Winged workers join Burt's Bees

Thousands of new workers - worker bees that is - have joined the Burt's Bees headquarters in Durham.

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Burt's Bees observation hive.
DURHAM, N.C. — Thousands of new workers – worker bees, that is – have joined the Burt's Bees headquarters in Durham.

The company, maker of natural skin care and cosmetic products, opened an "observation hive" Tuesday embedded in the wall of its brick offices on American Tobacco Campus.

The hive is about 6 feet tall and 2 feet wide, and it will be home to over 15,000 bees, the company said.

Burt's has advocated the cause of bees and their role in the environment through corporate giving and other programs in the past.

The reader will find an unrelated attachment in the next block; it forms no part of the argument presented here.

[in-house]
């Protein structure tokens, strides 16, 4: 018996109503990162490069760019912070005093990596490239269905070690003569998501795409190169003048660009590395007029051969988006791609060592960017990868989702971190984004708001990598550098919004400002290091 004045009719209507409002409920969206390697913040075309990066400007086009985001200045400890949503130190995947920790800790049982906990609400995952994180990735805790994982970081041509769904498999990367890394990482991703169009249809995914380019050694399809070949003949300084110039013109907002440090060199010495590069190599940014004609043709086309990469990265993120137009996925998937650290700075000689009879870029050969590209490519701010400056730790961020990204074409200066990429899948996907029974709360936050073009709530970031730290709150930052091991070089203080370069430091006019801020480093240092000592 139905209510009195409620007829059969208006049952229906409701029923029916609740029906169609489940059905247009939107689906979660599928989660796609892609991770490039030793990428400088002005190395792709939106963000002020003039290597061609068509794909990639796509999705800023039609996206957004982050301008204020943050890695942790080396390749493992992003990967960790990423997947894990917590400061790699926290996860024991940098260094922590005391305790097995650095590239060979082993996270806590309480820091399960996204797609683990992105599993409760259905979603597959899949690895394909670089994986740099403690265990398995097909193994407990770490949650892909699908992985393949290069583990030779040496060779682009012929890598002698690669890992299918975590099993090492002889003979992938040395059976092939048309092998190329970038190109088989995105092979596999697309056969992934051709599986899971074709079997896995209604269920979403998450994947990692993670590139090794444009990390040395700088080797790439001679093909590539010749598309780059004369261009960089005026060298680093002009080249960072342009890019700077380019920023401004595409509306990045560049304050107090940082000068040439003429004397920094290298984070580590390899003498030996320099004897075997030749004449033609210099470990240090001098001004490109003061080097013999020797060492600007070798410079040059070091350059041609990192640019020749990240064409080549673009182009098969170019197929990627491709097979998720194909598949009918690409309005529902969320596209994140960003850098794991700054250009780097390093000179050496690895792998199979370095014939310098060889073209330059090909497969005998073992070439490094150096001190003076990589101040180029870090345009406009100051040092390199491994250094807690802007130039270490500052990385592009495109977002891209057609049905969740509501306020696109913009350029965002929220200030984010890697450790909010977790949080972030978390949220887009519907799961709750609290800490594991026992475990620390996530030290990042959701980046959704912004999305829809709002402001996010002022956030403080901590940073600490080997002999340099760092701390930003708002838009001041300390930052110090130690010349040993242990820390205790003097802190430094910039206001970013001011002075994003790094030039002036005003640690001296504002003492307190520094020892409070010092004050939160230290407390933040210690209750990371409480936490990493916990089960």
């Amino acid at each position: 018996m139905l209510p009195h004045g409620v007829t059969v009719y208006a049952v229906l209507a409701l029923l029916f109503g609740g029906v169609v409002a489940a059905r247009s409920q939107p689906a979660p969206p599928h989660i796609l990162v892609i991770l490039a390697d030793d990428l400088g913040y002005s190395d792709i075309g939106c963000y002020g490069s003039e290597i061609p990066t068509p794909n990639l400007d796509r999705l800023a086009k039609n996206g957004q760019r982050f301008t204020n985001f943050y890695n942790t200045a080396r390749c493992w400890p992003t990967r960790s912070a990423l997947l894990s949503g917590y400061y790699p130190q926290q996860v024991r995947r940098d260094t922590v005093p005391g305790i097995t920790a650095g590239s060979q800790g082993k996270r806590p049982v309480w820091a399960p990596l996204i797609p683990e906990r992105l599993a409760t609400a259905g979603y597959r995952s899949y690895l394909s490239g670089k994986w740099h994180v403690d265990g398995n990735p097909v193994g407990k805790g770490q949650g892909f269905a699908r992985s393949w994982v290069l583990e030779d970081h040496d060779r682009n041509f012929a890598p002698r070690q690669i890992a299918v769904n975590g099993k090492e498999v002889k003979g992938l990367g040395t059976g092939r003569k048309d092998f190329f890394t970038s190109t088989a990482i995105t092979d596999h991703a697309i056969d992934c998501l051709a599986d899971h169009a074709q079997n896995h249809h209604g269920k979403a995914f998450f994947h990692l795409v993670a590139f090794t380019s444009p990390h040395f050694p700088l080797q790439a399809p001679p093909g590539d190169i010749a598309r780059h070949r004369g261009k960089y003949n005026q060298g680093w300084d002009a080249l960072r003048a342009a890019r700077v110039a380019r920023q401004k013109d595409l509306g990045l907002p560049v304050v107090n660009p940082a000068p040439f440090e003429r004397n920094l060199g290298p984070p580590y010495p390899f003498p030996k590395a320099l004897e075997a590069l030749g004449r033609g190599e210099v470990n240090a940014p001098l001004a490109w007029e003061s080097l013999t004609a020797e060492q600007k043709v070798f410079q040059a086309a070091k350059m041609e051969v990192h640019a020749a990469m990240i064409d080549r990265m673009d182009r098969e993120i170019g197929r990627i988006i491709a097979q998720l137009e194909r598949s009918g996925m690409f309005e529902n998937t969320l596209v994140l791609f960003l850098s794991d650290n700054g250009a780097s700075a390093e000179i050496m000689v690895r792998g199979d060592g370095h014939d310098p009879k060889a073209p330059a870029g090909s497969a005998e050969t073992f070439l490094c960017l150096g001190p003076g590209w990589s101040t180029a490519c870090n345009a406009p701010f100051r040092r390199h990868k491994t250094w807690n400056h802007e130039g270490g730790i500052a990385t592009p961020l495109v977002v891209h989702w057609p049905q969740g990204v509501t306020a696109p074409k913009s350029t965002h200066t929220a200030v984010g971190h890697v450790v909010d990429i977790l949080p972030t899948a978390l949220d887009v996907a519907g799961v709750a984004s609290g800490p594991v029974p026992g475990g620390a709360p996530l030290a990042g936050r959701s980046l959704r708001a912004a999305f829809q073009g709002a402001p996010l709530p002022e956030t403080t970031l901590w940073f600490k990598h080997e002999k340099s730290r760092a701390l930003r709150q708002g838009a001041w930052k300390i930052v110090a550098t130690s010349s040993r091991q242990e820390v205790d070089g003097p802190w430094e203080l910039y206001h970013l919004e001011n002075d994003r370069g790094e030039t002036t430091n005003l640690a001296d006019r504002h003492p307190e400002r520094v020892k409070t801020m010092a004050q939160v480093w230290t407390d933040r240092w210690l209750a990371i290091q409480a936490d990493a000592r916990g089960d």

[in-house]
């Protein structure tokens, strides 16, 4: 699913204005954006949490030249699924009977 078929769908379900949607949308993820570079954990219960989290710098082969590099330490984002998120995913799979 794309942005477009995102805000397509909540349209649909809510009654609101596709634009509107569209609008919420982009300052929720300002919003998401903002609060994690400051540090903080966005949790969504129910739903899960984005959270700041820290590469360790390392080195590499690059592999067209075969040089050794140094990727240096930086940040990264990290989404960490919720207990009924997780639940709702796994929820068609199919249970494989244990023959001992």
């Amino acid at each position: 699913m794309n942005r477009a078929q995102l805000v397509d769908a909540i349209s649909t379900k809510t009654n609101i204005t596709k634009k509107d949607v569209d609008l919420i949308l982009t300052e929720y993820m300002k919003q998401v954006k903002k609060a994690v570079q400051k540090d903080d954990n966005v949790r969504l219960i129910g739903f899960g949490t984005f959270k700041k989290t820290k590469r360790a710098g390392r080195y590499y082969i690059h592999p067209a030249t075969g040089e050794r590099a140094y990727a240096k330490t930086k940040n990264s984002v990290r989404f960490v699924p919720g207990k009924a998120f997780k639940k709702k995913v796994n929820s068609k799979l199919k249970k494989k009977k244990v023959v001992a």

"The observation hive is a wonderful symbol of our mission and an everyday reminder of what we're working toward, right here within our own four walls," said Paula Alexander, Burt's Bees director of sustainable business & innovation.

The Burt's hive was custom-fit to the wall by North Carolina beekeeper Bill Thering. It is made of quarter-inch thick, impact-resistant safety glass.

It is the third hive at American Tobacco Campus. Two others are located on the top of the Power Plant building.


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